The California Bill is signed into law! 

The California legislature just sent a strong bill to the Governor.          


Humane Society's CEO Wayne Pacelle's blog                                             

Bi-Partisan Congressional letter in support of stricter Fed rule on trade, import, export. 

WBUR Bill to Ban Ivory Sales arrives on Beacon Hill

Huffington Post California passes sweeping ban on Ivory and Rhino Horn Trade

**The Boston Globe Massachusetts sees Brisk Trade in Illicit Ivory

The Boston Business Journal reports on a Concord, MA woman charged for shipping an entire rhino head from MA to China Concord Business Owner charged with smuggling ivory, rhinocerous horns from U.S. to China

The Washington Post has covered this topic extensively: Overwhelmed U.S. Port Inspectors Unable to Keep up with Illegal Wildlife Trade Losing two majestic species for what? Trinkets.

Financial Times Oped by Sec. of State Clinton and Chelsea Clinton We all have a role to play in ending the ivory trade.  

The Lynn Item Ehrlich, Clinton discuss elephant in the room                                          National Geographic Citizens spur states to ban trade in Ivory and Rhino Horn                   

Marblehead Reporter Taking their case to Clinton

Swampscott Reporter State Rep. Ehrlich meets with Pres. Clinton

IFAW Elephant v. Mouse: Investigation of the Ivory on Craigslist

The Guardian China agrees to phase out ivory market to combat elephant poaching U.S. still complicit in worldwide slaughter of elephants

Telegraph Prince William: Elephants & Rhinos will be extinct in the wild in a few decades

Wicked Local Bill takes aim at Ivory sales in Massachusetts


S650 An Act Creating a Sexual Assault Climate Survey for Massachusetts Colleges and Universities (link


Filed with Senator William Brownsberger, this bill sets up a task force to establish and implement anonymous climate surveys at all colleges and universities in the Commonwealth, based on best practices, and report on resulting data.

Testified before the Joint Committee on Higher Education, June 3rd, 2015

For subscribers to Mass Lawyers Weekly, here is a link to an article discussing this bill and several others. Excerpt:

"The benefit of this approach is that the feedback from the survey would be uniform," Ehrlich said. That, in turn, would allow valid comparisons to made and conclusions to be drawn about aggravating and positive circumstances and best practices. Ehrlich said the results could assist prospective students as well as policymakers. "Colleges will hopefully see this as another statistic that potential students will use to judge them and seek to make their the best possible environment," she said.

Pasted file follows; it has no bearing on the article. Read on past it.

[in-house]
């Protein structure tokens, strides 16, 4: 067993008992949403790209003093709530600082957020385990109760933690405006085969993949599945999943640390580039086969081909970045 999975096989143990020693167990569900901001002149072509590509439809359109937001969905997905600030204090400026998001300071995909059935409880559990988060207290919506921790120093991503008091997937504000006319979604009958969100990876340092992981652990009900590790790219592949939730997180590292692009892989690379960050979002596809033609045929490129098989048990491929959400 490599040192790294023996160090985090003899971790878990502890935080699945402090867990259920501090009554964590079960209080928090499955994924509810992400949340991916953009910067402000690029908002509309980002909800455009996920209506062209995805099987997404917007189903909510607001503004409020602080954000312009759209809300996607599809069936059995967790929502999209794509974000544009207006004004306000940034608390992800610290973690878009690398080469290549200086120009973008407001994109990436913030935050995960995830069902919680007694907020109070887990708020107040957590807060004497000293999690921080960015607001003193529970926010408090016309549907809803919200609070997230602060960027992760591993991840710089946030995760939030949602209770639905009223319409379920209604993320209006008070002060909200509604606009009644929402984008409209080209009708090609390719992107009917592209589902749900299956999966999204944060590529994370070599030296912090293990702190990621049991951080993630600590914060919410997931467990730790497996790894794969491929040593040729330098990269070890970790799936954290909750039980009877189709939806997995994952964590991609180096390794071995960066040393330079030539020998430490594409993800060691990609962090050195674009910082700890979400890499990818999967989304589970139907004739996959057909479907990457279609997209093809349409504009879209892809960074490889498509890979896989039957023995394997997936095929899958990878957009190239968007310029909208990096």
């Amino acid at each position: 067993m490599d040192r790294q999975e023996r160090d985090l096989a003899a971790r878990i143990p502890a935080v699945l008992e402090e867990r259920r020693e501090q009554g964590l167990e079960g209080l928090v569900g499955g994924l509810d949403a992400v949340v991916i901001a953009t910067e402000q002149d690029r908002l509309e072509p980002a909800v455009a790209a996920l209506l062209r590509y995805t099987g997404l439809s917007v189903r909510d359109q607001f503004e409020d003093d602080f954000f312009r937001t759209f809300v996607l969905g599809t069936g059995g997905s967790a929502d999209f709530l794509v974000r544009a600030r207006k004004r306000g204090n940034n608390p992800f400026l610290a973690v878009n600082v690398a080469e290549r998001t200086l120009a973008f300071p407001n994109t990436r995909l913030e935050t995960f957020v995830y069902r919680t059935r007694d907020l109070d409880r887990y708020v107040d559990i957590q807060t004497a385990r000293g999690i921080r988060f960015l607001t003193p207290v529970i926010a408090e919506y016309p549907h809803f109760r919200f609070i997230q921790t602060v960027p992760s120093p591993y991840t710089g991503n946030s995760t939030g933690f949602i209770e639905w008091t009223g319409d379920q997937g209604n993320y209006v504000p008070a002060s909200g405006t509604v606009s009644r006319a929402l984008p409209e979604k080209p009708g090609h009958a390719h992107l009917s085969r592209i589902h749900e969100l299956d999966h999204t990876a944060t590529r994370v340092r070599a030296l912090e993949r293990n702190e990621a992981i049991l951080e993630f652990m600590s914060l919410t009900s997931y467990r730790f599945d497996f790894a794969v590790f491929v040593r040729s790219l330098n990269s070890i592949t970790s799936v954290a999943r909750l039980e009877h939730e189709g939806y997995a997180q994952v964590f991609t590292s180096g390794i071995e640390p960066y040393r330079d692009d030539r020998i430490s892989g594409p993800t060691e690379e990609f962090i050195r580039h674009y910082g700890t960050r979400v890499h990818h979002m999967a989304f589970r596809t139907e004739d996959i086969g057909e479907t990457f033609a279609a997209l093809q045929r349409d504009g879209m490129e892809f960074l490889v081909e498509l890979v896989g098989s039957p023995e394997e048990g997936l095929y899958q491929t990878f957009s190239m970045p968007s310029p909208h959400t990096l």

Colby Bruno, senior legal counsel for the Boston-based Victim Rights Law Center, said her organization "unequivocally supports" the bill and belives the surveys would ensure any legislation that may follow will be based on good data.  

Even Rep. Tricia Farley-Bouvier, D-Pittsfield -- cosponsor of a more comprehensive bill in the House -- said if "we could only do one thing, the most important is the campus climate survey."



An Act Relative to the Judicial Enforcement of Noncompetition Agreements H1701 and S.957 

Bill passed by both chambers but failed to clear the conference committee in the final hours of session. 


The Boston Globe House unanimously approves limits to noncompete agreements

Vox Massachusetts just stole an important page from Silicon Valley

State House News/WBUR House passes bill with restrictions on noncompetes        


This legislation would limit enforcement of noncompete agreements in Massachusetts, bringing relief to workers and creating a better environment for growth and innovation. Recent focus has been on overuse of noncompetes in every sector of the economy in jobs such as from camp counselors, sandwich makers at Jimmy John's, event planners, pesticide applicators, yogurt shop workers, and many others.